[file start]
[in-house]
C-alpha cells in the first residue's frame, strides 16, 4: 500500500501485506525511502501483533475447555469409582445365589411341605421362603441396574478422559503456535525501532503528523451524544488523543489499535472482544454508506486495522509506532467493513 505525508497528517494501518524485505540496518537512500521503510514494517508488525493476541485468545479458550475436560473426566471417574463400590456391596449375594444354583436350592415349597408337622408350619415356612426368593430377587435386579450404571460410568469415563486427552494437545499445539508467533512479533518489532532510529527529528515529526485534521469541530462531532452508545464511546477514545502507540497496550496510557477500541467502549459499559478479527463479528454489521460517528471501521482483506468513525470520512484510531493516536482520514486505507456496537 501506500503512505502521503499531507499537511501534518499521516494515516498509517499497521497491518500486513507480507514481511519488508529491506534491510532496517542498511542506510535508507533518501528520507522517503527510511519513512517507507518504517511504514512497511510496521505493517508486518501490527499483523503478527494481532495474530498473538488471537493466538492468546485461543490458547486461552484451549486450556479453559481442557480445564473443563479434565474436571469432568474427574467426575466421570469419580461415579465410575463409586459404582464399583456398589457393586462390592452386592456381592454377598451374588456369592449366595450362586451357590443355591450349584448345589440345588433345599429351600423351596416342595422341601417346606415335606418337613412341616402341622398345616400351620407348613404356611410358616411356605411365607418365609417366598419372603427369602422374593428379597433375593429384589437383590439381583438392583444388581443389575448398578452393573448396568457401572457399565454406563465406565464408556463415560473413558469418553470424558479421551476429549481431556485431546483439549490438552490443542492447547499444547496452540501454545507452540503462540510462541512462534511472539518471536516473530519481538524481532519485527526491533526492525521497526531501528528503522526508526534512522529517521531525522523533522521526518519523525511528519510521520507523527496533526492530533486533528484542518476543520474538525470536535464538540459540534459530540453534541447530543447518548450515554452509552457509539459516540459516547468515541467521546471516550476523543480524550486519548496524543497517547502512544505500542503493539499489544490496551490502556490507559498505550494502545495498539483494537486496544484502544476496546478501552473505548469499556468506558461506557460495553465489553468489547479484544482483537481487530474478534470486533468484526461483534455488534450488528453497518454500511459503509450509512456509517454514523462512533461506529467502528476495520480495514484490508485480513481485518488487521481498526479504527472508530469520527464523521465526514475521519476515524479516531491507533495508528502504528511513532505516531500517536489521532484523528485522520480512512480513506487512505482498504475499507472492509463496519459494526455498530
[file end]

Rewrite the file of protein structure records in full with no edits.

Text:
[in-house]
C-alpha cells in the first residue's frame, strides 16, 4: 500500500501485506525511502501483533475447555469409582445365589411341605421362603441396574478422559503456535525501532503528523451524544488523543489499535472482544454508506486495522509506532467493513 505525508497528517494501518524485505540496518537512500521503510514494517508488525493476541485468545479458550475436560473426566471417574463400590456391596449375594444354583436350592415349597408337622408350619415356612426368593430377587435386579450404571460410568469415563486427552494437545499445539508467533512479533518489532532510529527529528515529526485534521469541530462531532452508545464511546477514545502507540497496550496510557477500541467502549459499559478479527463479528454489521460517528471501521482483506468513525470520512484510531493516536482520514486505507456496537 501506500503512505502521503499531507499537511501534518499521516494515516498509517499497521497491518500486513507480507514481511519488508529491506534491510532496517542498511542506510535508507533518501528520507522517503527510511519513512517507507518504517511504514512497511510496521505493517508486518501490527499483523503478527494481532495474530498473538488471537493466538492468546485461543490458547486461552484451549486450556479453559481442557480445564473443563479434565474436571469432568474427574467426575466421570469419580461415579465410575463409586459404582464399583456398589457393586462390592452386592456381592454377598451374588456369592449366595450362586451357590443355591450349584448345589440345588433345599429351600423351596416342595422341601417346606415335606418337613412341616402341622398345616400351620407348613404356611410358616411356605411365607418365609417366598419372603427369602422374593428379597433375593429384589437383590439381583438392583444388581443389575448398578452393573448396568457401572457399565454406563465406565464408556463415560473413558469418553470424558479421551476429549481431556485431546483439549490438552490443542492447547499444547496452540501454545507452540503462540510462541512462534511472539518471536516473530519481538524481532519485527526491533526492525521497526531501528528503522526508526534512522529517521531525522523533522521526518519523525511528519510521520507523527496533526492530533486533528484542518476543520474538525470536535464538540459540534459530540453534541447530543447518548450515554452509552457509539459516540459516547468515541467521546471516550476523543480524550486519548496524543497517547502512544505500542503493539499489544490496551490502556490507559498505550494502545495498539483494537486496544484502544476496546478501552473505548469499556468506558461506557460495553465489553468489547479484544482483537481487530474478534470486533468484526461483534455488534450488528453497518454500511459503509450509512456509517454514523462512533461506529467502528476495520480495514484490508485480513481485518488487521481498526479504527472508530469520527464523521465526514475521519476515524479516531491507533495508528502504528511513532505516531500517536489521532484523528485522520480512512480513506487512505482498504475499507472492509463496519459494526455498530